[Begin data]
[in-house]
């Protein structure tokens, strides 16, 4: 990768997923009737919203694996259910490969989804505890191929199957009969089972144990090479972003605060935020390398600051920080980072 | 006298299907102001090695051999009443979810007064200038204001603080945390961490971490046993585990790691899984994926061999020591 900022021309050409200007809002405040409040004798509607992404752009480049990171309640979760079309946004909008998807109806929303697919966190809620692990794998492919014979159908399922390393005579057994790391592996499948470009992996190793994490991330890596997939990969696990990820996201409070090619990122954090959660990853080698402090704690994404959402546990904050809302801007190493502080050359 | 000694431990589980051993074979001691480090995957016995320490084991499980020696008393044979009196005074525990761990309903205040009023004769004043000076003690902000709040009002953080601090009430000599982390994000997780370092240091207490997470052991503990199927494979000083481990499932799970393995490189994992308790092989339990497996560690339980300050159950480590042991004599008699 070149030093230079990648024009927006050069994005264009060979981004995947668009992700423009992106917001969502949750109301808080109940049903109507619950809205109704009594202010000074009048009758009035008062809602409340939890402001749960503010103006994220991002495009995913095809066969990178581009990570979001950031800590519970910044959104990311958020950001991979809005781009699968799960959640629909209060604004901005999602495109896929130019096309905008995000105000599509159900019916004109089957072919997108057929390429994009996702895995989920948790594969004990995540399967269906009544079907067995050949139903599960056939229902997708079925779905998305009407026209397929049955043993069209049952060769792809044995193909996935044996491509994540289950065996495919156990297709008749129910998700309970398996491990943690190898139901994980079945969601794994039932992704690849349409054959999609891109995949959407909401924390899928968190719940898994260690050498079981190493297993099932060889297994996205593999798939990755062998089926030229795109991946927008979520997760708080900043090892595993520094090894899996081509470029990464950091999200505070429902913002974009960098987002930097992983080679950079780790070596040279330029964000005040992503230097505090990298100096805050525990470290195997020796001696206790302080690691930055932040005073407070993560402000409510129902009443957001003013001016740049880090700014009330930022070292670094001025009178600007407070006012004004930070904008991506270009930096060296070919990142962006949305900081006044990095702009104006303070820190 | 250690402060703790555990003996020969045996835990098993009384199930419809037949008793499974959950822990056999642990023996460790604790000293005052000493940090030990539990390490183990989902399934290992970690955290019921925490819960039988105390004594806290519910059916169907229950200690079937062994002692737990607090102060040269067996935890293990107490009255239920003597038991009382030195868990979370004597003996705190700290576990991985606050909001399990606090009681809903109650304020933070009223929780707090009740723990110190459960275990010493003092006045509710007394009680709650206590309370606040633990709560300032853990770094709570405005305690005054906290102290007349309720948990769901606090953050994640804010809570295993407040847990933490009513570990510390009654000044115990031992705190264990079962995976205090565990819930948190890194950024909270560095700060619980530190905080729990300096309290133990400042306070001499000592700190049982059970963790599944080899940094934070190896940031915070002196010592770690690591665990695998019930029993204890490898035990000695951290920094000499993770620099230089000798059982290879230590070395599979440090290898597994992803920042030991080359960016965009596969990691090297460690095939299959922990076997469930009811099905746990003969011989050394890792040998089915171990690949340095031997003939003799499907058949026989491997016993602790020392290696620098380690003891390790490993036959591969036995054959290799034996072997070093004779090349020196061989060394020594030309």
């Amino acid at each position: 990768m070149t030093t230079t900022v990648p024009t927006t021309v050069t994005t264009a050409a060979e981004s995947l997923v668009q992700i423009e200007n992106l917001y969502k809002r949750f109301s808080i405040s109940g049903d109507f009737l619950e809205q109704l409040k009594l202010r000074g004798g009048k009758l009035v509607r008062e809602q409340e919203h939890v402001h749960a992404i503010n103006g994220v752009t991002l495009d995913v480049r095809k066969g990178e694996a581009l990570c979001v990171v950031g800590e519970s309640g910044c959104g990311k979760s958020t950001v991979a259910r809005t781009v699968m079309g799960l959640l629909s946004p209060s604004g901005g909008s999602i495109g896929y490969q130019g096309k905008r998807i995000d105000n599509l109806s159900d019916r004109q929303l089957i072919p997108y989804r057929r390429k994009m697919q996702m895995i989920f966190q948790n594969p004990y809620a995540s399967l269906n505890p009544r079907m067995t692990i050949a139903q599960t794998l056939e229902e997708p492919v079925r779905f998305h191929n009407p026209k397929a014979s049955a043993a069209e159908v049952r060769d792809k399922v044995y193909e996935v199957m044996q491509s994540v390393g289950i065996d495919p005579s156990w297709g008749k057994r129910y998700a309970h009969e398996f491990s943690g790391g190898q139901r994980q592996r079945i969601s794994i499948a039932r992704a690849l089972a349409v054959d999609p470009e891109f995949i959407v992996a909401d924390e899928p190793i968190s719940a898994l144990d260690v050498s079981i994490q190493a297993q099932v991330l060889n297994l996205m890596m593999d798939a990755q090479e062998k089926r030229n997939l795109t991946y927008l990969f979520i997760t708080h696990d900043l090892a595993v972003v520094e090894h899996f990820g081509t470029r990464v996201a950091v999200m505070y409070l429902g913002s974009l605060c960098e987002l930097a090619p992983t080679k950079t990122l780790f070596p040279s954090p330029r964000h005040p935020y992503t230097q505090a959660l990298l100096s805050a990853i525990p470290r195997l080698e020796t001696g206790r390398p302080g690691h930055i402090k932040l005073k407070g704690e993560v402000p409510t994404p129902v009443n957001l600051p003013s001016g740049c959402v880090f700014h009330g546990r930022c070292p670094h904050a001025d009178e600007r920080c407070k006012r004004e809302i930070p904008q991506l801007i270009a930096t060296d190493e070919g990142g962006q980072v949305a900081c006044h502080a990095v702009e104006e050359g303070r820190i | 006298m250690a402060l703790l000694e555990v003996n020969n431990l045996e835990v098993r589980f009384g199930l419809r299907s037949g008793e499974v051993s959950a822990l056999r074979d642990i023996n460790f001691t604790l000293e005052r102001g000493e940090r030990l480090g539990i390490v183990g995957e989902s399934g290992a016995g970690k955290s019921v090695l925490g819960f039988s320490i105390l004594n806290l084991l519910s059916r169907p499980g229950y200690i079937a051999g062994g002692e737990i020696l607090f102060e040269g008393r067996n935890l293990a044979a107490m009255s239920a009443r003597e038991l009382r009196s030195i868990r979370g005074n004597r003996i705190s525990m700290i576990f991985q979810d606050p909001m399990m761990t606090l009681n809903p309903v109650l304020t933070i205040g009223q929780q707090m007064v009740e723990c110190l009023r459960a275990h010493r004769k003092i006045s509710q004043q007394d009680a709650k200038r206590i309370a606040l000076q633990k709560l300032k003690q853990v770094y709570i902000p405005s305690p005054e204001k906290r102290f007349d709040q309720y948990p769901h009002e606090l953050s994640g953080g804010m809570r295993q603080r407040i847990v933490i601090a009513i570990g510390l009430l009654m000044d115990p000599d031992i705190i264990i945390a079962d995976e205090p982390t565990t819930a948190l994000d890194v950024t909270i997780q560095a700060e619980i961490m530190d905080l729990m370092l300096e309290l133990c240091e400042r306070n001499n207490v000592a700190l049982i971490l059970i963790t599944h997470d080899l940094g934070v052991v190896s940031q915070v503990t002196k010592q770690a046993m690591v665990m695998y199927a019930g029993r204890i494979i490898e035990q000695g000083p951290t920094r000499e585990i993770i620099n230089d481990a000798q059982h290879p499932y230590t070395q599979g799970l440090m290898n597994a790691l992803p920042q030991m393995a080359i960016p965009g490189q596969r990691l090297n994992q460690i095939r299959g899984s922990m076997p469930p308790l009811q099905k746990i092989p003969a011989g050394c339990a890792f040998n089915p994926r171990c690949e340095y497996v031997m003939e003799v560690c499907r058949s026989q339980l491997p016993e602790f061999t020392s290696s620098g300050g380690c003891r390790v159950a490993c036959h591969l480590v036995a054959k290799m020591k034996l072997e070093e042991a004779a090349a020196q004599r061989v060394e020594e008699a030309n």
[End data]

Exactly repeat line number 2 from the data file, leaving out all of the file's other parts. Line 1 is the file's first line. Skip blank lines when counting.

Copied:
């Protein structure tokens, strides 16, 4: 990768997923009737919203694996259910490969989804505890191929199957009969089972144990090479972003605060935020390398600051920080980072 | 006298299907102001090695051999009443979810007064200038204001603080945390961490971490046993585990790691899984994926061999020591 900022021309050409200007809002405040409040004798509607992404752009480049990171309640979760079309946004909008998807109806929303697919966190809620692990794998492919014979159908399922390393005579057994790391592996499948470009992996190793994490991330890596997939990969696990990820996201409070090619990122954090959660990853080698402090704690994404959402546990904050809302801007190493502080050359 | 000694431990589980051993074979001691480090995957016995320490084991499980020696008393044979009196005074525990761990309903205040009023004769004043000076003690902000709040009002953080601090009430000599982390994000997780370092240091207490997470052991503990199927494979000083481990499932799970393995490189994992308790092989339990497996560690339980300050159950480590042991004599008699 070149030093230079990648024009927006050069994005264009060979981004995947668009992700423009992106917001969502949750109301808080109940049903109507619950809205109704009594202010000074009048009758009035008062809602409340939890402001749960503010103006994220991002495009995913095809066969990178581009990570979001950031800590519970910044959104990311958020950001991979809005781009699968799960959640629909209060604004901005999602495109896929130019096309905008995000105000599509159900019916004109089957072919997108057929390429994009996702895995989920948790594969004990995540399967269906009544079907067995050949139903599960056939229902997708079925779905998305009407026209397929049955043993069209049952060769792809044995193909996935044996491509994540289950065996495919156990297709008749129910998700309970398996491990943690190898139901994980079945969601794994039932992704690849349409054959999609891109995949959407909401924390899928968190719940898994260690050498079981190493297993099932060889297994996205593999798939990755062998089926030229795109991946927008979520997760708080900043090892595993520094090894899996081509470029990464950091999200505070429902913002974009960098987002930097992983080679950079780790070596040279330029964000005040992503230097505090990298100096805050525990470290195997020796001696206790302080690691930055932040005073407070993560402000409510129902009443957001003013001016740049880090700014009330930022070292670094001025009178600007407070006012004004930070904008991506270009930096060296070919990142962006949305900081006044990095702009104006303070820190 | 250690402060703790555990003996020969045996835990098993009384199930419809037949008793499974959950822990056999642990023996460790604790000293005052000493940090030990539990390490183990989902399934290992970690955290019921925490819960039988105390004594806290519910059916169907229950200690079937062994002692737990607090102060040269067996935890293990107490009255239920003597038991009382030195868990979370004597003996705190700290576990991985606050909001399990606090009681809903109650304020933070009223929780707090009740723990110190459960275990010493003092006045509710007394009680709650206590309370606040633990709560300032853990770094709570405005305690005054906290102290007349309720948990769901606090953050994640804010809570295993407040847990933490009513570990510390009654000044115990031992705190264990079962995976205090565990819930948190890194950024909270560095700060619980530190905080729990300096309290133990400042306070001499000592700190049982059970963790599944080899940094934070190896940031915070002196010592770690690591665990695998019930029993204890490898035990000695951290920094000499993770620099230089000798059982290879230590070395599979440090290898597994992803920042030991080359960016965009596969990691090297460690095939299959922990076997469930009811099905746990003969011989050394890792040998089915171990690949340095031997003939003799499907058949026989491997016993602790020392290696620098380690003891390790490993036959591969036995054959290799034996072997070093004779090349020196061989060394020594030309």